Pre Workout for High Blood Pressure: What You Need to Know

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Steve Hoyles

Steve is a personal trainer, qualified weightlifting coach, gym owner, and writer. With a career spanning since 2004, he has been an influential figure in the fitness industry, guiding thousands of individuals towards achieving their fitness goals.


Pre Workout for High Blood Pressure: What You Need to Know. Man putting pre-workout into a bottle

Over the last decade one of the most popular forms of supplementation has been a pre-workout.

In this blog post we’re going to look at pre workout supplements in more detail.

We’ll explore what they’re made of, what they’re for and whether or not there’s a safe pre workout for high blood pressure.

By the end of the article, you’ll have a lot more knowledge about pre workout supplements. In particular their suitability around high blood pressure.

What is a pre workout?

Pre workouts are a stimulant-based supplement designed to take around 30 minutes before a workout. They’re designed to make you more alert, give you a mental boost and provide more energy throughout the workout.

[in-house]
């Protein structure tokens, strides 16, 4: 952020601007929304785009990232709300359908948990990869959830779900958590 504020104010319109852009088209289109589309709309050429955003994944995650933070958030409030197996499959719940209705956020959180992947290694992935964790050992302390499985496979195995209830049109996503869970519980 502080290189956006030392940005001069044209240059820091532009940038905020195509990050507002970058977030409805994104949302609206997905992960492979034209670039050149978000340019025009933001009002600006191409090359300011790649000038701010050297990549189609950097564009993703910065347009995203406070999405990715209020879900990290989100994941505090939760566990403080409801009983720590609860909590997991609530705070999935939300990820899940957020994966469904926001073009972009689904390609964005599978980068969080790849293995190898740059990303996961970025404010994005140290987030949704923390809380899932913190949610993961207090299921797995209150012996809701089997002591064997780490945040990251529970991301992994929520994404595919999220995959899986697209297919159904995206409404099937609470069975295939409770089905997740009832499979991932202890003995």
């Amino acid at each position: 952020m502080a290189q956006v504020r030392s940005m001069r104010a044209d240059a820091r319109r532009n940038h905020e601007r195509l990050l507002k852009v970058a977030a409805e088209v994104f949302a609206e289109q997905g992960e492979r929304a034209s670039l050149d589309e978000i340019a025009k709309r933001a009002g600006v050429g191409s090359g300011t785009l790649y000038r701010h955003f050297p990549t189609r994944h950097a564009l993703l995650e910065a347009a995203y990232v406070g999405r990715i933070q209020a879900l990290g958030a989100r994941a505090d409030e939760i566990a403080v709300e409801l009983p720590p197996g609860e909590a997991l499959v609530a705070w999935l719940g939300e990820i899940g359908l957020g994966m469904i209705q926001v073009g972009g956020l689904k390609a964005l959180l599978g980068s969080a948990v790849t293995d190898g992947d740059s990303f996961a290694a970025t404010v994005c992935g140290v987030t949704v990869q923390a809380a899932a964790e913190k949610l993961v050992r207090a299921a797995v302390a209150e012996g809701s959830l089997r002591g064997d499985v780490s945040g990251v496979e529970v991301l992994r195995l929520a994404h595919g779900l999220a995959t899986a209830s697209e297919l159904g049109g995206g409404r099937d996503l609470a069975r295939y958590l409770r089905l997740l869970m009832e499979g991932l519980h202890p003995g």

There’s no single recipe for a pre workout supplement. As a general rule they tend to be very high in caffeine.

At the low end you’d expect 150mg of caffeine, and at the upper end some of them contain as much as 600mg. The rest of the ingredients vary between companies and products.

Common pre workout ingredients include beta alanine, amino acids and creatine.

What are the benefits of a pre workout?

The benefits of a pre workout supplement are clear and well supported by research. They include strength and endurance improvements. 

A study was published in the Journal of the International Society of Sports Nutrition in 2016. It was titled ‘The effect of acute pre-workout supplementation on power and strength performance’. 

According to the researchers, the purpose of the study was to determine the acute effects of a caffeine-containing pre-workout dietary supplement on various measures of performance including anaerobic power, upper and lower body power, and upper body strength in recreationally trained males.

They concluded…

Ingestion of the pre-workout dietary supplement led to significant improvements in anaerobic peak and mean power values in comparison to the placebo and baseline treatments.

These conclusions are supported by later research…